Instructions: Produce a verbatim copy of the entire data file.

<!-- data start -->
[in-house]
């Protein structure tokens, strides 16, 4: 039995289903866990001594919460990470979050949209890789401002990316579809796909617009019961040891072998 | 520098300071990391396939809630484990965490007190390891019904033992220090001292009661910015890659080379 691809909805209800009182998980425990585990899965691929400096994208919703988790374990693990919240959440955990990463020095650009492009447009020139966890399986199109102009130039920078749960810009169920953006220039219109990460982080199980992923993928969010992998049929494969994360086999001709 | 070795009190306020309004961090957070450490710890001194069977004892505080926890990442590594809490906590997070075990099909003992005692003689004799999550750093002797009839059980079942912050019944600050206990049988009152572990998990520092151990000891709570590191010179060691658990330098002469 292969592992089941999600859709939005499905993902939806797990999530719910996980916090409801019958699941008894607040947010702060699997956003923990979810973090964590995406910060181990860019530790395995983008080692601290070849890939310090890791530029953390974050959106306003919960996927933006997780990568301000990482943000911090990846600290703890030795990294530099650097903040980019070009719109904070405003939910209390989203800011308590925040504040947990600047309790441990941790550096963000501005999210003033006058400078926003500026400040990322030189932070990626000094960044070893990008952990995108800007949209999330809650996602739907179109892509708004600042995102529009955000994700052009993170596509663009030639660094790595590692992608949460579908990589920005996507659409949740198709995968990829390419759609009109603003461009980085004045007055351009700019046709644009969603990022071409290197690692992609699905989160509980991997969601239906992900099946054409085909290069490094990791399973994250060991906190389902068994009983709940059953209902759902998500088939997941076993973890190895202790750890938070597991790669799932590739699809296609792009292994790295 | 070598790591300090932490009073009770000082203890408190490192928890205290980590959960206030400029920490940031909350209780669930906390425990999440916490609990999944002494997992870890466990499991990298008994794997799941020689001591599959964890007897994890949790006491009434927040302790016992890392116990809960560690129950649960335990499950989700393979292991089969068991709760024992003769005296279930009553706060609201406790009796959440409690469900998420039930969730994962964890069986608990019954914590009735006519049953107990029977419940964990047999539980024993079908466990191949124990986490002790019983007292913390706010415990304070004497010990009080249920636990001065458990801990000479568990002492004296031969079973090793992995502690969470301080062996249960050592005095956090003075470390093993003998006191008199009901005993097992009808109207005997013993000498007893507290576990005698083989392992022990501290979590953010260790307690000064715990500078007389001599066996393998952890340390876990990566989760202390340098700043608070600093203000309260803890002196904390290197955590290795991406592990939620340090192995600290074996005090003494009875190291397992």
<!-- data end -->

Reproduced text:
[in-house]
């Protein structure tokens, strides 16, 4: 039995289903866990001594919460990470979050949209890789401002990316579809796909617009019961040891072998 | 520098300071990391396939809630484990965490007190390891019904033992220090001292009661910015890659080379 691809909805209800009182998980425990585990899965691929400096994208919703988790374990693990919240959440955990990463020095650009492009447009020139966890399986199109102009130039920078749960810009169920953006220039219109990460982080199980992923993928969010992998049929494969994360086999001709 | 070795009190306020309004961090957070450490710890001194069977004892505080926890990442590594809490906590997070075990099909003992005692003689004799999550750093002797009839059980079942912050019944600050206990049988009152572990998990520092151990000891709570590191010179060691658990330098002469 292969592992089941999600859709939005499905993902939806797990999530719910996980916090409801019958699941008894607040947010702060699997956003923990979810973090964590995406910060181990860019530790395995983008080692601290070849890939310090890791530029953390974050959106306003919960996927933006997780990568301000990482943000911090990846600290703890030795990294530099650097903040980019070009719109904070405003939910209390989203800011308590925040504040947990600047309790441990941790550096963000501005999210003033006058400078926003500026400040990322030189932070990626000094960044070893990008952990995108800007949209999330809650996602739907179109892509708004600042995102529009955000994700052009993170596509663009030639660094790595590692992608949460579908990589920005996507659409949740198709995968990829390419759609009109603003461009980085004045007055351009700019046709644009969603990022071409290197690692992609699905989160509980991997969601239906992900099946054409085909290069490094990791399973994250060991906190389902068994009983709940059953209902759902998500088939997941076993973890190895202790750890938070597991790669799932590739699809296609792009292994790295 | 070598790591300090932490009073009770000082203890408190490192928890205290980590959960206030400029920490940031909350209780669930906390425990999440916490609990999944002494997992870890466990499991990298008994794997799941020689001591599959964890007897994890949790006491009434927040302790016992890392116990809960560690129950649960335990499950989700393979292991089969068991709760024992003769005296279930009553706060609201406790009796959440409690469900998420039930969730994962964890069986608990019954914590009735006519049953107990029977419940964990047999539980024993079908466990191949124990986490002790019983007292913390706010415990304070004497010990009080249920636990001065458990801990000479568990002492004296031969079973090793992995502690969470301080062996249960050592005095956090003075470390093993003998006191008199009901005993097992009808109207005997013993000498007893507290576990005698083989392992022990501290979590953010260790307690000064715990500078007389001599066996393998952890340390876990990566989760202390340098700043608070600093203000309260803890002196904390290197955590290795991406592990939620340090192995600290074996005090003494009875190291397992």